We should not risk our students losing their creativity, curiosity and ability to think. Instead we should create a context where we enhance the potential of our learners through the use of imagination and intuitive creativity in an emotionally secure environment. However intentional learning, creativity and problem solving will always bring challenge and therefore risk. Positive emotional states can inform learning and are conducive to creativity yet we must balance this against the fact that to learn deeply and effectively, to be creative is never easy.  Creativity and learning causes us to think about things in a new way, it can be a breakthrough experience, such as the ‘Eureka’ moment, but this is a rare event. More often creativity and learning is a building process. It needs many, often small incremental changes which in high frequency bring about growth and collectively can inform wider change.  Creativity more often requires that we walk the path of most resistance, the path least often taken, because that is where the most creative solutions lie.


Core Competencies

Effective learning environments need to provide a range of learning experiences and opportunities offering a blend of structured activities that inform the development of key skills and accessible core competencies, critical reflection and the ability to ask focused questions. At the same time our classrooms need to offer potential for collaboration, play, exploration, creativity and mental agility. It will be interesting for us to consider what these core competencies need to be. A starting point may be the following:

  • Social competence, personal and team engagement, the ability to collaborate
  • The ability to ask questions and effective written and oral communication
  • The ability to influence, both on an individual and collective level.
  • To be able to access information and data.
  • To be curious, to analyse, to think and to innovate


I am sure the list will extend well beyond this but the key message is that in order to deliver this we need to integrate, to connect our learning experiences rather than continue with our current approach to curriculum delivery which was founded on the Carnegie principles of 125 years ago. Education had a different purpose then. Learning environment for today and tomorrow must make a deliberate step away from: This is what we do; the one subject area at a time and the one-shoe-fits-all approach. How can we possibly develop a blueprint for what children are to become? We have the adults of the 22nd Century in our classrooms today.  What is certain is that the less compartmentalised and rigid our curriculum is the more we offer potential for curiosity and creativity and the ability to think and solve problems.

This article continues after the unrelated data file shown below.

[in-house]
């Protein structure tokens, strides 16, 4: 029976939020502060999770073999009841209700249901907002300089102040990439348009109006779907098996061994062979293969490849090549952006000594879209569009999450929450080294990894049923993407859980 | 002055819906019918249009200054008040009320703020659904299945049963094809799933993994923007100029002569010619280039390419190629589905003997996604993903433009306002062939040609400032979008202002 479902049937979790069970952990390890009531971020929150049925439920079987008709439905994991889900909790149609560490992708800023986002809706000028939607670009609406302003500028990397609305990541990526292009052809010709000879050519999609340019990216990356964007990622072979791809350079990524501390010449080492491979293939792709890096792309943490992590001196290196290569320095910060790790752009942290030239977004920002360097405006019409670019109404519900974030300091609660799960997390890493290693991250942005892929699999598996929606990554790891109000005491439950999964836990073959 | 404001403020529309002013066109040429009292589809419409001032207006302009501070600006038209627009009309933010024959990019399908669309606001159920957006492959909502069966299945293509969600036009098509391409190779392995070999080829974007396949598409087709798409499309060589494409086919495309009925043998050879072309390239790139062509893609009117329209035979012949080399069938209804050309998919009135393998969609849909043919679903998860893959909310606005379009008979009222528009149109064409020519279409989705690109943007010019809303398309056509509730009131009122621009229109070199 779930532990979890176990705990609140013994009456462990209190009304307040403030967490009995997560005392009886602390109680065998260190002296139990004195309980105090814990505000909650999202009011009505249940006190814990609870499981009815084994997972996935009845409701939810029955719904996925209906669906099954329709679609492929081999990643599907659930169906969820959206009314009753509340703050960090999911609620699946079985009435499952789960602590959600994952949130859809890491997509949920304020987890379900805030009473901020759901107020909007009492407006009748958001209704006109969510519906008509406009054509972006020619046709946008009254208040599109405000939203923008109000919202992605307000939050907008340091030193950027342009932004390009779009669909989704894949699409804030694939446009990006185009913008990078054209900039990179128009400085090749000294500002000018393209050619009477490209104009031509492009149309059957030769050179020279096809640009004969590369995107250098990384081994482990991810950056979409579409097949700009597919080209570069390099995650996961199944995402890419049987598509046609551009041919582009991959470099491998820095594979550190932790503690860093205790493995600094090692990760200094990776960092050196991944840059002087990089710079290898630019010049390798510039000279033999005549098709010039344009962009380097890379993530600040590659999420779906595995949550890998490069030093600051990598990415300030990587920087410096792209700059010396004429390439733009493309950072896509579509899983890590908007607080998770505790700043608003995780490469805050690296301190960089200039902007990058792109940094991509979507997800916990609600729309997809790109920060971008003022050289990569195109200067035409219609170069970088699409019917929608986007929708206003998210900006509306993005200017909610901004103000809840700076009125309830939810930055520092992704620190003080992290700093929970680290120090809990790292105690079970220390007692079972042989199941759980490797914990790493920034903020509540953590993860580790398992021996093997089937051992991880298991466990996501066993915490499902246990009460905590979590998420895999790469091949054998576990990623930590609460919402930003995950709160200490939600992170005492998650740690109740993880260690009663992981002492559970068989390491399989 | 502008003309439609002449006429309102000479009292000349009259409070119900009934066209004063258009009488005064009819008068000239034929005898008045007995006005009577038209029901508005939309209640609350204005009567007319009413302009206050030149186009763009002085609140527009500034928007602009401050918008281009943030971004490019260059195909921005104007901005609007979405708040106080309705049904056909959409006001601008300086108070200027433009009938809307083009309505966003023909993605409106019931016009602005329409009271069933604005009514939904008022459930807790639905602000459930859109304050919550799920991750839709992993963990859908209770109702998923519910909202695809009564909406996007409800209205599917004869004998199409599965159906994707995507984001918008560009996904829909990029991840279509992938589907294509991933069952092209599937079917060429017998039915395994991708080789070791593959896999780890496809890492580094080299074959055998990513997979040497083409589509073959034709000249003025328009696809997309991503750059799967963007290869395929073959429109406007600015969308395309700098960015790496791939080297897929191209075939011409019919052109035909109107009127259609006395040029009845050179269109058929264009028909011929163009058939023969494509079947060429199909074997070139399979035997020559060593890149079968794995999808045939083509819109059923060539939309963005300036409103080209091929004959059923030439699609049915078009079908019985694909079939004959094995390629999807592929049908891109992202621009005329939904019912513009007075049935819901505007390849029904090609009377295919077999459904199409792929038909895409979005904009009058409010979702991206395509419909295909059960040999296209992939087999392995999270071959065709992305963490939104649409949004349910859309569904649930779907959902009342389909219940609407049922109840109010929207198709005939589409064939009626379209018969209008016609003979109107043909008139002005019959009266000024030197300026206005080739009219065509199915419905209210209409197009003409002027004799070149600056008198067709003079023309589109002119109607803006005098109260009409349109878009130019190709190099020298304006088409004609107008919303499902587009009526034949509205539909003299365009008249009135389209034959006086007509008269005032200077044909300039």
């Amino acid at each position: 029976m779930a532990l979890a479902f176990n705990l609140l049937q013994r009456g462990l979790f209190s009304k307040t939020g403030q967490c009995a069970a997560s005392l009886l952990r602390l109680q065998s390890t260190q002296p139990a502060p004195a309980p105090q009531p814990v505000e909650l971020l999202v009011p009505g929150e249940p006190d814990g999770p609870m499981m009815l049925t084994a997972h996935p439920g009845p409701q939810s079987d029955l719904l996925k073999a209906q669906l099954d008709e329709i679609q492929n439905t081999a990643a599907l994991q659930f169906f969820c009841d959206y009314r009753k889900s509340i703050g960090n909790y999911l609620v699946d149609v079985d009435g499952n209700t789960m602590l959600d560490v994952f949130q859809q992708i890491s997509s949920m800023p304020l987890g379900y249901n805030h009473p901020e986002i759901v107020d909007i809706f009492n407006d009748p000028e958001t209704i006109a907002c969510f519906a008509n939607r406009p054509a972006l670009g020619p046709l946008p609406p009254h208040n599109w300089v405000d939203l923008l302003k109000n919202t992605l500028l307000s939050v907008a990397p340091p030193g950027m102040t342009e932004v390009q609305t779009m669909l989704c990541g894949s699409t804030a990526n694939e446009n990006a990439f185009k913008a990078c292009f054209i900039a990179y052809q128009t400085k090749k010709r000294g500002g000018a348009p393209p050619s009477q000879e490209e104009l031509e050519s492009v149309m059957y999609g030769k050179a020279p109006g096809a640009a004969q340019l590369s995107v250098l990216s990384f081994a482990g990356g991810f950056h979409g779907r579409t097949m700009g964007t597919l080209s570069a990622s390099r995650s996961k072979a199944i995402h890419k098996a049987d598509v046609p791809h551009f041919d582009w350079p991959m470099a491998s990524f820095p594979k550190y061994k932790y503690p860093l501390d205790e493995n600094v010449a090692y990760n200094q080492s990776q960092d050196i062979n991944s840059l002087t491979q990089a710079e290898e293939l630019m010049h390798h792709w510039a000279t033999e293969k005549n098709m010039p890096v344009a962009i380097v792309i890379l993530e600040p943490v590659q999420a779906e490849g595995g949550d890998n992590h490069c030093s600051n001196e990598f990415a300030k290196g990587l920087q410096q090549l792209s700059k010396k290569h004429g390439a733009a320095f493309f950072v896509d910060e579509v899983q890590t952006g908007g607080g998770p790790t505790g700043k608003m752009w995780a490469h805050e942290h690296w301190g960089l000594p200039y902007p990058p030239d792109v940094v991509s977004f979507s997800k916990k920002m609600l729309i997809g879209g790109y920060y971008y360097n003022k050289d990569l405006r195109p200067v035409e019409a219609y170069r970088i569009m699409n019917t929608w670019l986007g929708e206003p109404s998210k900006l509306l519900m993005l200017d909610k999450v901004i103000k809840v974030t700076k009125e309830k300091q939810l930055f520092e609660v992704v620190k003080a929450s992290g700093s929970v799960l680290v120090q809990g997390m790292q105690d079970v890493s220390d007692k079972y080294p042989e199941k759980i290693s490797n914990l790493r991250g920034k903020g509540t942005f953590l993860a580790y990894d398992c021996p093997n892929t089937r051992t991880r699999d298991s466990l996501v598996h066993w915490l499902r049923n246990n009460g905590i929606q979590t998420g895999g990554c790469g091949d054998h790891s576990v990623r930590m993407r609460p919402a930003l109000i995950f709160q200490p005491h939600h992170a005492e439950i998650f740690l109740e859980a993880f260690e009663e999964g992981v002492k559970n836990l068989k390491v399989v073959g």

Accessing Integrated Knowledge

In activating such powerful learning we must ensure a curriculum experience which is connected and accessible.  Accessing integrated knowledge that makes sense to students and is perceived as useful can provide a strong framework for personal growth, reflection and intellectual thinking. Such a curriculum must focus upon enquiry, critical thinking and increasing student capability as young people experience various ways of learning, new experiences and challenges that respect their unique talents.  These experiences will be offered in a diverse setting accessing written, oral and social means of learning which will include teamwork and collaboration. When this dynamic and positive context is realised, we will have created the best of learning situations, the best of schools.


Today’s educators must demonstrate the courage to risk, to seek meaning, in order to develop strong, robust learners. We need to nurture self-confidence in our learners as we walk the path of realisation that our mistakes are positive learning experiences.  Working in collaborative environments, we need to accept that students construct learning from diverse experience as they draw upon their previous knowledge. We need to choreograph active and engaging learning in environments where inquiry and critical thinking, curiosity and creativity are shared and valued every moment of every day.


I believe that great educators want to collaborate, contribute to and believe in innovative schools. Schools where every classroom is full of compassion, creativity, challenge and Innovation, and where mindful action creates intellectual and social learning environments that foster academic success and emotional security.


We create opportunities for our students to gain confidence in themselves as unique learners, building their individual capacity to learn, and we give them the confidence to use it as they respond to their curiosity, inquire and meet the challenges life will offer.  Our students expect great futures. For our part, we must provide environments that increases every learners’ sense of success and resilience in meeting the trials and challenges of today.  Preparing them for a better tomorrow as we reimagine our roles and learning relationships.